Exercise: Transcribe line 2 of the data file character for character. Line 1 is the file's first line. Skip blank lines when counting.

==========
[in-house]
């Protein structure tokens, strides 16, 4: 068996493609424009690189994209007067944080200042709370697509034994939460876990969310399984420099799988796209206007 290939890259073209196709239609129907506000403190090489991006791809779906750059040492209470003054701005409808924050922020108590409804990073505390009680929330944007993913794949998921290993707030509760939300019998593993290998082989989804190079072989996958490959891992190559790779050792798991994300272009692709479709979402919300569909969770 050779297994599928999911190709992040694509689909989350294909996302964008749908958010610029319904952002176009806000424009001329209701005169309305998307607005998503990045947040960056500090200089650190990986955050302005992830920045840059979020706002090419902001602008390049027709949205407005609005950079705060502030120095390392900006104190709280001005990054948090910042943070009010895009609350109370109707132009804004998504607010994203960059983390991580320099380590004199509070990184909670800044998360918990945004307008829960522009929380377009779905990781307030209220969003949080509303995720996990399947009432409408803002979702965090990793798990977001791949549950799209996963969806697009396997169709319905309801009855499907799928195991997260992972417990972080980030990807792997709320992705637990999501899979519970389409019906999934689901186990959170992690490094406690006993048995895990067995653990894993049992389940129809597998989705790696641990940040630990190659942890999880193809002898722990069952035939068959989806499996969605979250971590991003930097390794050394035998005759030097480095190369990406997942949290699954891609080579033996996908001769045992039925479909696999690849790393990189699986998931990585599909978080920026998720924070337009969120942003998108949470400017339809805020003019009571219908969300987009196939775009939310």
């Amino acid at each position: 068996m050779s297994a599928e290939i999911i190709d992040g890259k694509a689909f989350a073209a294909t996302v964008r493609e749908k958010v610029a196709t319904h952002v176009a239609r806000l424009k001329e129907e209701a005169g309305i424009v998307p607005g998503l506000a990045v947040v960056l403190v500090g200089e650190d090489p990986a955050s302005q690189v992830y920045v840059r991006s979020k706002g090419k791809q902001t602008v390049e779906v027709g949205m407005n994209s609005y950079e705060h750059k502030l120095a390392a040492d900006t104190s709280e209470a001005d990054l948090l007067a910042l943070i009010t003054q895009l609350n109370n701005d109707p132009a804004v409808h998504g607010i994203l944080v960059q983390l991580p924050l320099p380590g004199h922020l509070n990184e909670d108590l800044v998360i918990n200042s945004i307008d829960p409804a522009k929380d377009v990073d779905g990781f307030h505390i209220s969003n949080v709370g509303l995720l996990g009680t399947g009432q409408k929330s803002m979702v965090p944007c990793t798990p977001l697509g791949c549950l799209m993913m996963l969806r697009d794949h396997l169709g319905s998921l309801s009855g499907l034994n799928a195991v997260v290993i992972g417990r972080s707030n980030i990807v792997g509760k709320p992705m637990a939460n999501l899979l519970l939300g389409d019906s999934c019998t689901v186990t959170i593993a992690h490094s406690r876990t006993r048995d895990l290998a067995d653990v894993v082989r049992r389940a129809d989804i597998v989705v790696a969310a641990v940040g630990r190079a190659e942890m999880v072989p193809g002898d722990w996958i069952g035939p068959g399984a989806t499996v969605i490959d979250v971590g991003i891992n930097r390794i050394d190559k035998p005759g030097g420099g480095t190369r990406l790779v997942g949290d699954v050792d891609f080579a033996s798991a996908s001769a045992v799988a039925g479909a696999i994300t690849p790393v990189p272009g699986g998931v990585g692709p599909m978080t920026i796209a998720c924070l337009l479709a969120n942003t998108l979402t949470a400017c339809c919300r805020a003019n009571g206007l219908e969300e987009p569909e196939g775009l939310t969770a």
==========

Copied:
């Protein structure tokens, strides 16, 4: 068996493609424009690189994209007067944080200042709370697509034994939460876990969310399984420099799988796209206007 290939890259073209196709239609129907506000403190090489991006791809779906750059040492209470003054701005409808924050922020108590409804990073505390009680929330944007993913794949998921290993707030509760939300019998593993290998082989989804190079072989996958490959891992190559790779050792798991994300272009692709479709979402919300569909969770 050779297994599928999911190709992040694509689909989350294909996302964008749908958010610029319904952002176009806000424009001329209701005169309305998307607005998503990045947040960056500090200089650190990986955050302005992830920045840059979020706002090419902001602008390049027709949205407005609005950079705060502030120095390392900006104190709280001005990054948090910042943070009010895009609350109370109707132009804004998504607010994203960059983390991580320099380590004199509070990184909670800044998360918990945004307008829960522009929380377009779905990781307030209220969003949080509303995720996990399947009432409408803002979702965090990793798990977001791949549950799209996963969806697009396997169709319905309801009855499907799928195991997260992972417990972080980030990807792997709320992705637990999501899979519970389409019906999934689901186990959170992690490094406690006993048995895990067995653990894993049992389940129809597998989705790696641990940040630990190659942890999880193809002898722990069952035939068959989806499996969605979250971590991003930097390794050394035998005759030097480095190369990406997942949290699954891609080579033996996908001769045992039925479909696999690849790393990189699986998931990585599909978080920026998720924070337009969120942003998108949470400017339809805020003019009571219908969300987009196939775009939310």